A solid contract cannot prevent problems from occurring, but what it can and does do is lay out clear expectations for both parties, and a pathway for remedy if something goes wrong. Most authors will never need to invoke the majority of their contract clauses, but for those that do they’ll be glad their contract includes provisions to protect them and their work. Without the protections of an equitable contract, and author has no recourse if they are mistreated by their publisher. I often say that I’m passionate about contracts because I want writers to be empowered. That’s true. Contracts are empowering. Seize control of your career.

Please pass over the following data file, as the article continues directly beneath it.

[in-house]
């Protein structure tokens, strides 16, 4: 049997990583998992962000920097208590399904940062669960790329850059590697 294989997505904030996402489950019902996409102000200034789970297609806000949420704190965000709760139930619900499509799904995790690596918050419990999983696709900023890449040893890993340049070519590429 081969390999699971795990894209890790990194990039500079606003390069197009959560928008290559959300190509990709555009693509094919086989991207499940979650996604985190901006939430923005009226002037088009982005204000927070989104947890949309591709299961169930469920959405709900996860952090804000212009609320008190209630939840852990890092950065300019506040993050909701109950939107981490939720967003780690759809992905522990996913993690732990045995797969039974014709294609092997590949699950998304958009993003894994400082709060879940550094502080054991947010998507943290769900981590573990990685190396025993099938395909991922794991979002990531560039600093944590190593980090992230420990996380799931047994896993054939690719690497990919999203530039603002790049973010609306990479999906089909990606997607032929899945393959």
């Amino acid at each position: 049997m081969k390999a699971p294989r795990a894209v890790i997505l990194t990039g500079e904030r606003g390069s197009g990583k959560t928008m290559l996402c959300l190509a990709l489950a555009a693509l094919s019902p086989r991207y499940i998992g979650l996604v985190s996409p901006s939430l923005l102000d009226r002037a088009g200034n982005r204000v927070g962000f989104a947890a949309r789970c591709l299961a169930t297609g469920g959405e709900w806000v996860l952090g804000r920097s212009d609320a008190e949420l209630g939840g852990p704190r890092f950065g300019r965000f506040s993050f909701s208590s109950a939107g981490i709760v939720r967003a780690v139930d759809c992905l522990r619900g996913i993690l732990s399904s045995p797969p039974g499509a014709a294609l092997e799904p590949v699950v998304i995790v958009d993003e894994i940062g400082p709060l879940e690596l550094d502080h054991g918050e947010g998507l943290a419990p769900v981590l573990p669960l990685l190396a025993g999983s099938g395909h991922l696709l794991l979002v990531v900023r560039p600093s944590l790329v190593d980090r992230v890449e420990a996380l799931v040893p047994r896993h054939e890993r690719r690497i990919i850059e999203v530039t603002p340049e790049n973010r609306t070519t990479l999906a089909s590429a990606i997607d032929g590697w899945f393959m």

For more on contracts you can read some of my previous posts on the topic here and here, or listen to the podcast episodes where we discuss contracts and advances and royalties. I am also teaching a class on contracts at the Loft Literary Center in July, and I offer contract review services through Pen & Parsley Editorial


2 Responses to Contract Conversations: Red Flags

  1. Leeann Jun 22 2016 at 2:01 pm #

    Thank you. I hope I reach this stage someday.

  2. Marina Jun 23 2016 at 9:45 am #

    This was really helpful, Kelly, thank you!